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Cyber-risk and liabilities update

Mitigating ransomware attacks on your business

The latest of our cyber-risk and liabilities updates is ransomware. Ransomware is malicious software designed to prevent victims from accessing their computers. Typically, a ransomware infection locks computers entirely or encrypts data, and hackers demand payment to restore access. Ransomware attacks are growing in both frequency and severity. In fact, 1 in 54 organisations in Europe fell victim to a ransomware attack during the second quarter of 2023, according to research by software company Check Point. This represents a significant 21% year-on-year increase.

With ransomware becoming increasingly prevalent, your organisation must take rigorous steps to bolster its resilience. It may be wise to work on the assumption that some malicious software will infiltrate your defences and take steps to limit its impact. Consider the following risk mitigation strategies:

  • Keep up-to-date backups. Back up all important files and regularly test your backup plans to ensure potential problems are spotted before they result in data loss. Additionally, create offline backups and keep these in an off-site location or a cloud service designed for this purpose. Always scan backups for malware before restoring files in case hackers have infiltrated your network and infected them.
  • Limit exposure. Leverage strategies to reduce the likelihood of malicious content reaching your devices. Specifically, use email filtering to scan messages for red flags and utilise intercepting proxies—applications that sit between a web browser and web server—to analyse traffic or block access to internet services.
  • Protect devices. Centrally manage organisational devices to ensure only permitted applications are used and consider configuring a host-based firewall that’s directly installed on devices rather than networks. Additionally, install security updates as soon as they become available and use the latest operating system for devices.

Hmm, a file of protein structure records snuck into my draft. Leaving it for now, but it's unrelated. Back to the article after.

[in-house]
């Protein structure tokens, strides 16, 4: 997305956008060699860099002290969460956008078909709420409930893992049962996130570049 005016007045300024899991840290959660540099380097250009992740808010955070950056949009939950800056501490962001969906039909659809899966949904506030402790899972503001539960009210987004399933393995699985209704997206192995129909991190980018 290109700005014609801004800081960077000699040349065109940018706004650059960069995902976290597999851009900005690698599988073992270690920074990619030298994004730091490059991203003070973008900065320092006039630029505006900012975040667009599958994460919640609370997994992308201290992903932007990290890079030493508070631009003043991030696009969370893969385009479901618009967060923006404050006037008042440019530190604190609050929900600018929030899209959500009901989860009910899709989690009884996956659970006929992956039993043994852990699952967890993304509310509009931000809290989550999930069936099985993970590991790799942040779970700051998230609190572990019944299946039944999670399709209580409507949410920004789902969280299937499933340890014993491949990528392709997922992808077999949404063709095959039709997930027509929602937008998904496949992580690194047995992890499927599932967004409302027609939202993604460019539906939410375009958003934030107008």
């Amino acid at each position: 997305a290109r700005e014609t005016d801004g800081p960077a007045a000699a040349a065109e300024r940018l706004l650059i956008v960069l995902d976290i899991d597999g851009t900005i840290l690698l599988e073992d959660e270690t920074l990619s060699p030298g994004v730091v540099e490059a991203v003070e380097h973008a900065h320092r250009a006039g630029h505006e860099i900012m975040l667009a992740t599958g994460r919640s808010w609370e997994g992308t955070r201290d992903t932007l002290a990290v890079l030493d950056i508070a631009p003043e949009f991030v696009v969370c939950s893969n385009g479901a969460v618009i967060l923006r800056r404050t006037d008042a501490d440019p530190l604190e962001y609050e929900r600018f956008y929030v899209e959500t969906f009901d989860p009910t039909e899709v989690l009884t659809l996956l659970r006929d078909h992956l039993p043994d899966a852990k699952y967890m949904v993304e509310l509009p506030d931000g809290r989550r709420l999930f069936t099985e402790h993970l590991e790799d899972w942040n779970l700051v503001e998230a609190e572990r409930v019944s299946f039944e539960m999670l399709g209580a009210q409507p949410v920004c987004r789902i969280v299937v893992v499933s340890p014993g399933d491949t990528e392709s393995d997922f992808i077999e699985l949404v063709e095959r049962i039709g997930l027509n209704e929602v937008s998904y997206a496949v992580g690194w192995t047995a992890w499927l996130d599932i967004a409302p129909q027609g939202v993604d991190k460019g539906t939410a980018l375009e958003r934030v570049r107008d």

• Prepare for breaches. Develop a robust cyber-incident response plan. Specifically, identify your critical assets and determine how these could be impacted by ransomware attacks. Detail how you plan to restore operations and respond to ransom demands. Remember, always keep a hard copy of your plan on a system unconnected to your main IT network for safe access in the event of breaches.

A cyber insurance policy is an emergency response hotline providing immediate access to specialist IT consultants and advisors in an emergency, as well as paying for forensic costs, public relations costs, and any regulatory defence and penalty costs as a result of a cyber extortion or data breach.

Cyber-hygiene Best Practices

Cyber-hygiene refers to habitual practices that ensure critical data and digital systems are handled safely and protected from cyber-attacks. Cyber-hygiene is increasingly vital for organisations of all types and sizes, not least because 32% of businesses and 24% of charities experienced a cyber-security breach or attack in the past 12 months, according to government data. Organisations that fail to leverage cyber-hygiene best practices could leave critical systems vulnerable, potentially resulting in financial losses, regulatory penalties, and reputational damage. To protect your organisation, consider best practices for the following cyber-hygiene factors:

  • Passwords — The use of strong passwords—containing at least 12 characters and a mix of upper- and lowercase letters plus symbols and numbers—that are changed regularly is an essential cyber-hygiene practice. Ensure users don’t share passwords or repeatedly use them across different accounts.
  • Multifactor authentication — Limit cyber-criminals’ opportunity to steal data by making sure important accounts, including email, social media and banking apps, require multifactor authentication.
  • Data backups — Back up essential files in a separate location, such as on an external hard drive or in the cloud.
  • Firewalls — Utilise a network firewall to prevent unauthorised users from accessing company websites, emails and other sources of information accessed through the internet.
  • Security software — Employ high-quality antivirus software to perform automatic device scans to detect and remove malicious software and provide protection from various online threats and security breaches.
  • Employee education — Employees are one of your organisation’s most significant cyber-security vulnerabilities. Arrange cyber-security training to teach employees to identify phishing attacks, social engineering and other cyber-threats.

Overall, daily routines, good behaviours and occasional check-ups can make all the difference in ensuring your organisation’s cyber health is in optimal condition.

If you have any concerns about your possible vulnerability to a cyber-attack, please contact us to discuss how cyber insurance can offer peace of mind and support. [email protected]

Information provided by Zywave and contributed by Lisa Langley Cert CII, Team Leader, Professional Risks, Cox Mahon Ltd.